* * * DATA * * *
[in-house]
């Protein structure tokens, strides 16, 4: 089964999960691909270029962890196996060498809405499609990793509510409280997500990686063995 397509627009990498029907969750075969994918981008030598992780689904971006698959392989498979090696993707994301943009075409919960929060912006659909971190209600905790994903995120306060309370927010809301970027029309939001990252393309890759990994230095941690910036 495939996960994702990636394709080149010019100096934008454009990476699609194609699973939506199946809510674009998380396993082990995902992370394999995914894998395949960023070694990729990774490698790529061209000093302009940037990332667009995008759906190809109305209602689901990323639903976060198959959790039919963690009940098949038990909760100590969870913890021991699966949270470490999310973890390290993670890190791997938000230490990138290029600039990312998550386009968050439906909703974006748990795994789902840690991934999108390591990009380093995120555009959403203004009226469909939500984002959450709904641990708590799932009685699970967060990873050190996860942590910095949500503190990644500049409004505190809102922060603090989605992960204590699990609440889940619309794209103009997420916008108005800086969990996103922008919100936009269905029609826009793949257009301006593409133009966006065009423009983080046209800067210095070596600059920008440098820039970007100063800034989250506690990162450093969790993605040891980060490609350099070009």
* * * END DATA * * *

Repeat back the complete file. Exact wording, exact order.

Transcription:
[in-house]
């Protein structure tokens, strides 16, 4: 089964999960691909270029962890196996060498809405499609990793509510409280997500990686063995 397509627009990498029907969750075969994918981008030598992780689904971006698959392989498979090696993707994301943009075409919960929060912006659909971190209600905790994903995120306060309370927010809301970027029309939001990252393309890759990994230095941690910036 495939996960994702990636394709080149010019100096934008454009990476699609194609699973939506199946809510674009998380396993082990995902992370394999995914894998395949960023070694990729990774490698790529061209000093302009940037990332667009995008759906190809109305209602689901990323639903976060198959959790039919963690009940098949038990909760100590969870913890021991699966949270470490999310973890390290993670890190791997938000230490990138290029600039990312998550386009968050439906909703974006748990795994789902840690991934999108390591990009380093995120555009959403203004009226469909939500984002959450709904641990708590799932009685699970967060990873050190996860942590910095949500503190990644500049409004505190809102922060603090989605992960204590699990609440889940619309794209103009997420916008108005800086969990996103922008919100936009269905029609826009793949257009301006593409133009966006065009423009983080046209800067210095070596600059920008440098820039970007100063800034989250506690990162450093969790993605040891980060490609350099070009």